Contents: FOREWORD Aronson, Moses J.; THE HUMANIZATION OF PHILOSOPHY Ayres, Clarence Edwin, THE GOSPEL OF TECHNOLOGY Bates, Ernest Sutherland; TOWARD A SOCIAL PHILOSOPHY Bode, Boyd H.; "THE GREAT AMERICAN DREAM" Cohen Felix S.; THE SOCIALIZATION OF MORALITY Costello, Harry Todd, A PHILOSOPHER AMONG THE METAPHYSICIANS Durant, Will; AN AMATEUR'S PHILOSOPHY Edman, Irwin; THE NATURALISTIC TEMPER Flewelling, Ralph Tyler; THE NEW TASK OF PHILOSOPHY Holt, Edwin Bissell; THE WHIMSICAL CONDITION OF SOCIAL PSYCHOLOGY, AND OF MANKIND Hook, (...) Sidney; EXPERIMENTAL NATURALISM Irving, John Allan; TOWARD RADICAL EMPIRICISM IN ETHICS Kallen, Horace Meyer . (shrink)
In the middle period of the century of American thought with which our symposium is concerned, there was one idea which so far overshadowed all others that we may fairly confine our attention to it. That idea was evolution.
Manju Jain's innovative study of T. S. Eliot's Harvard years traces the genesis of his major literary, religious and intellectual preoccupations in his early work as a student of philosophy, and explores its influence on his poetic and critical practice. His concerns were located within the mainstream of Harvard philosophical debates, especially in relation to the controversy of science versus religion. These questions (and Eliot's work as he grappled with them) point forward to important debates in contemporary (...)philosophy and hermeneutics. Drawing extensively on unpublished sources, Manju Jain offers answers to the questions of why Eliot failed to find satisfaction in an academic career devoted to philosophy, and why he abandoned the speculations of metaphysics for the dogmas of theology. (shrink)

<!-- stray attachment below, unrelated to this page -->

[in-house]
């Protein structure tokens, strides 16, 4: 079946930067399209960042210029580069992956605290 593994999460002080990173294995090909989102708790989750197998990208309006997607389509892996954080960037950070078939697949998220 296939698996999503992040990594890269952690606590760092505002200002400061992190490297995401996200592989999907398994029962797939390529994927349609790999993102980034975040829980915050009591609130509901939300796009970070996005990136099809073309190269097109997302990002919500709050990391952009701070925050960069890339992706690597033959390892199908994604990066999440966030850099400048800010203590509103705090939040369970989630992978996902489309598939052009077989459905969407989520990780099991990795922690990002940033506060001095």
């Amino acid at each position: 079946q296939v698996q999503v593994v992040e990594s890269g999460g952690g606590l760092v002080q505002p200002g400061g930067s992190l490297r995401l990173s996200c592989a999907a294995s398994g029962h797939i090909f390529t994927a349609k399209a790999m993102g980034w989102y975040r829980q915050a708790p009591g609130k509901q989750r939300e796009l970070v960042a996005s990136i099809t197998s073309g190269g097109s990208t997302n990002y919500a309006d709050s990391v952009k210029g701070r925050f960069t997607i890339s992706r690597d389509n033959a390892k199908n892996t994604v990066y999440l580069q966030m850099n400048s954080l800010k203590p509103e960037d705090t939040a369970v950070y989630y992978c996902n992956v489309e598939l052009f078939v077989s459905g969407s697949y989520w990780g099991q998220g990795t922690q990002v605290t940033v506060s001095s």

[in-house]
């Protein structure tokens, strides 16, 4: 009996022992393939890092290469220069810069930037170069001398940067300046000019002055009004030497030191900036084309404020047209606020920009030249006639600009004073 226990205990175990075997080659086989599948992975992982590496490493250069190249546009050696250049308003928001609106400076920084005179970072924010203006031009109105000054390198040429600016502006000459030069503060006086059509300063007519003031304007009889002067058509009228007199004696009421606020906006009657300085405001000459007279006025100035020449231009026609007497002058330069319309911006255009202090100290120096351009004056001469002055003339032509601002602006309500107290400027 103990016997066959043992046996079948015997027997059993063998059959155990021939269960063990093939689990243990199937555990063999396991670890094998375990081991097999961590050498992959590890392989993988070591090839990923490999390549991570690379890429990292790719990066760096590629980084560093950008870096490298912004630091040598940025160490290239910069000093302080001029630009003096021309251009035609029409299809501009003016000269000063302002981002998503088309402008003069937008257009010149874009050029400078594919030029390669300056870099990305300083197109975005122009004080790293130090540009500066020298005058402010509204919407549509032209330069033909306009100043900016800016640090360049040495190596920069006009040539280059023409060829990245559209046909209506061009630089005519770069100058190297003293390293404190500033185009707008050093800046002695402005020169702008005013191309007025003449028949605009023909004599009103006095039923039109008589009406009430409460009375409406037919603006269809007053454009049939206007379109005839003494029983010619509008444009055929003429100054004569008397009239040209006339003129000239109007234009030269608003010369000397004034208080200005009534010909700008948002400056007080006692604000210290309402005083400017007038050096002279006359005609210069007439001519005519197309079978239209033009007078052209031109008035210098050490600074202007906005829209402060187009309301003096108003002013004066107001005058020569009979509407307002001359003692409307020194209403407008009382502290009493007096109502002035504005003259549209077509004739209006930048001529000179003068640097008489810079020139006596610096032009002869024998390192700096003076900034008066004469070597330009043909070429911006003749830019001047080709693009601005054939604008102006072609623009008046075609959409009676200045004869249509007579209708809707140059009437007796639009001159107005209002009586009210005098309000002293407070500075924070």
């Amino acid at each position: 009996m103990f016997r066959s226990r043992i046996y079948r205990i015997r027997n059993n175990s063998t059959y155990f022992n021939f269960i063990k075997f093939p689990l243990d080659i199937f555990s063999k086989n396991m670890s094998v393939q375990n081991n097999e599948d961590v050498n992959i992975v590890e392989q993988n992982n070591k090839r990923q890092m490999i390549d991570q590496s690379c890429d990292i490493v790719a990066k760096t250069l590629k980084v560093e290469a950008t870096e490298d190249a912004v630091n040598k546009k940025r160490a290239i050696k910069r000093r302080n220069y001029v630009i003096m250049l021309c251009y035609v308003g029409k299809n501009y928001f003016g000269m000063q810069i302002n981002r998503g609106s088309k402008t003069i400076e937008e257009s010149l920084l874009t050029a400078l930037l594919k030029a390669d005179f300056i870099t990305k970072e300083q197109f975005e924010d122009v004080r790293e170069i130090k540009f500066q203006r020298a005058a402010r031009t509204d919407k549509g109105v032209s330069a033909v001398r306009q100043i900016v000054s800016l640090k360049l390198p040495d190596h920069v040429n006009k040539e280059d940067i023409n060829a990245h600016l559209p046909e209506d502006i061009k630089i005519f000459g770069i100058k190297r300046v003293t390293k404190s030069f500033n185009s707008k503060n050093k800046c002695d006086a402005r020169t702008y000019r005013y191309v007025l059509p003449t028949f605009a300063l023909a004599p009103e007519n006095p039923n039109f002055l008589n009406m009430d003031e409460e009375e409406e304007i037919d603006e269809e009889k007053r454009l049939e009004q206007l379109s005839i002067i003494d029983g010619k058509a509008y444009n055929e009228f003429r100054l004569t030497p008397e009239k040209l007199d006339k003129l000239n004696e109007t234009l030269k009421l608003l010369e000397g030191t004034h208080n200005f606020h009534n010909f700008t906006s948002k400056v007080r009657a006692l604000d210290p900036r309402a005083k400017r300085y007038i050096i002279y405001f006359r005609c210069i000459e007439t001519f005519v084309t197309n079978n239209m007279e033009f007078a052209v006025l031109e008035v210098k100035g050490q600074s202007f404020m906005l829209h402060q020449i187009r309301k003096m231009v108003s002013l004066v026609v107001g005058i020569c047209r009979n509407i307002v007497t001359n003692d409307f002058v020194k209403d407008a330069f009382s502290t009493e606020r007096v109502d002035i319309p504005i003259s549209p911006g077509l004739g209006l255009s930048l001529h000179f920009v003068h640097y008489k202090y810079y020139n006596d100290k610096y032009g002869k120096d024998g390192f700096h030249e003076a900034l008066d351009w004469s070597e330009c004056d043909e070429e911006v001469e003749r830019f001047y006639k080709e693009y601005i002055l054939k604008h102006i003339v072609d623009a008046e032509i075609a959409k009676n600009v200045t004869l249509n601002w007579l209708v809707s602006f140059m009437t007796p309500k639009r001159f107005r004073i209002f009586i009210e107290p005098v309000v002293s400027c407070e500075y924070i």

Douglas R. Anderson's Philosophy Americana reads like a series of rescue attempts: an attempt to rescue academic teaching from institutional and bureaucratic logic; to rescue philosophers such as Bugbee and Royce from their pragmatist critics; to rescue the pragmatists themselves from their would-be champions among the postmodernists; to (in a related move) save Emerson from Cavell; to save country music from the charge that it is either politically retrograde or an experiential dead-end; and to save Kerouac and the Beats (...) from the charge of nihilism or its more enjoyable cousin, hedonism. Anderson connects his chapters through a common theme: the centrality of failure and loss to American culture and the need to both be at home in/with it and to move beyond its self-limiting aspects. Though this rubric may provide us with a clue as to Anderson's temperament as a writer it does not finally provide an adequate frame for the book, which reads more like a book of related essays than... (shrink)
To be human is to humanize; a radically empirical aesthetic, by J. J. McDermott.--Dream and nightmare; the future as revolution, by R. C. Pollock.--William James and metaphysical risk, by P. M. Van Buren.--Knowing as a passionate and personal quest; C. S. Peirce, by D. B. Burrell.--The fox alone is death; Whitehead and speculative philosophy, by A. J. Reck.--A man and a city; George Herbert Mead in Chicago, by R. M. Barry.--Royce; analyst of religion as community, by J. Collins.--Human experience (...) and God; Brightman's personalistic theism, by D. Callahan.--William James and the phenomenology of religious experience, by J. M. Edie.--Pragmatism, religion, and experienceable difference, by R. W. Sleeper.--How is religious talk justifiable, by J. W. McClendon, Jr. (shrink)